The Oath: An Ethics Promise at the Harvard Business School

The core commitments of business ethics aren't complicated in principle. But their application in the real world demands nuance, sophistication, hard thought, wisdom, skill, and consistency.
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Is it a great development in contemporary business for freshly minted MBAs in the hundreds to voluntarily take a personal Ethics Oath prior to entering the workforce? Or is such a thing, like many critics declare, an empty gesture and a waste of time, or even an additional opportunity for cynical manipulation of fragile public confidence?

This week, The Harvard Business School graduated at least eight hundred new Masters of Business Administration. According to the New York Times, that's more than double the number of new medical doctors and lawyers emerging from Harvard this year, all together. At first glance, this may seem like an instance of extreme imbalance. Why do we need so many biz whiz operators, compared to practitioners in medicine and law? But these numbers should really be no surprise, since every law firm and medical office is now clearly a business, and the number of other businesses in the world outside these restricted realms is vastly more than double the number inside them. Every business needs managers. And Harvard provided more than a few this week.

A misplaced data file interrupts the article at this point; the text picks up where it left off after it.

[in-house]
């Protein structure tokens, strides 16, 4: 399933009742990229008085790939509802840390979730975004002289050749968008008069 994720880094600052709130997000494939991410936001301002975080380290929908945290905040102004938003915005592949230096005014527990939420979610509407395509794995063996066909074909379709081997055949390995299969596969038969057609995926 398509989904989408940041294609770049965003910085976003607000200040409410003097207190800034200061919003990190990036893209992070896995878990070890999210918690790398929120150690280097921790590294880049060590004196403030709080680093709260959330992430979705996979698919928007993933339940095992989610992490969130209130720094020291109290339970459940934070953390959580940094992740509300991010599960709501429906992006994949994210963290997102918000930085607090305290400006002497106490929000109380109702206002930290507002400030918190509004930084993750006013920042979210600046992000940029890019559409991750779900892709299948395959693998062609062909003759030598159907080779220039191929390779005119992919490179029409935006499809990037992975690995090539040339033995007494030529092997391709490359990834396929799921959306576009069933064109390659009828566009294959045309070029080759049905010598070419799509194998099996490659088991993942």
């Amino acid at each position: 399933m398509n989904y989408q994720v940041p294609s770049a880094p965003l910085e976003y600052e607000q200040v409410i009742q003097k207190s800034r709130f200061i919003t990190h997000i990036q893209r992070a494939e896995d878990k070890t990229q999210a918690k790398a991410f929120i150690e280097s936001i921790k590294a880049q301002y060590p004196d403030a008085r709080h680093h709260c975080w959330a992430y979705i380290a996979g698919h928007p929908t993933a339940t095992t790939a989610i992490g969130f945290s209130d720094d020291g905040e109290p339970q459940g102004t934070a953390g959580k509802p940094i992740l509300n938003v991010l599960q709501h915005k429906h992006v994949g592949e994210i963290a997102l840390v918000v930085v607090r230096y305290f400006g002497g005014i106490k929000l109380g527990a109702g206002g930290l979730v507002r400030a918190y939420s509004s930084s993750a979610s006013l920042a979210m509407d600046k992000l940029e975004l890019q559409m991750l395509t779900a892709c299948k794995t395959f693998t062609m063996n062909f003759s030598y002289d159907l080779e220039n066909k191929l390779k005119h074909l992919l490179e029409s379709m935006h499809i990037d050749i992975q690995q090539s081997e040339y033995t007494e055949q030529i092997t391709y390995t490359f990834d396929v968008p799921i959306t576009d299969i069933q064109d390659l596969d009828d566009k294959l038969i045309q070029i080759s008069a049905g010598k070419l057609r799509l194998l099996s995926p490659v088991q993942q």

About a month ago, one of the business students looking forward to this year's graduation ceremonies in Cambridge, Maxwell F. Anderson, had an idea. There should be an MBA oath, in some respects analogous to the famous Hippocratic Oath that's so famous in medicine. And it should focus on ethics. Perhaps it could help rehabilitate our current notion of business management and elevate it into more of a true profession, in the classic sense, like law and medicine. With the encouragement of two of his professors, and some fellow students, he began to formulate a pledge, and to promulgate the idea. He's reported he would have been delighted if a hundred of his classmates signed the pledge before graduation. In fact, more than four times that many did.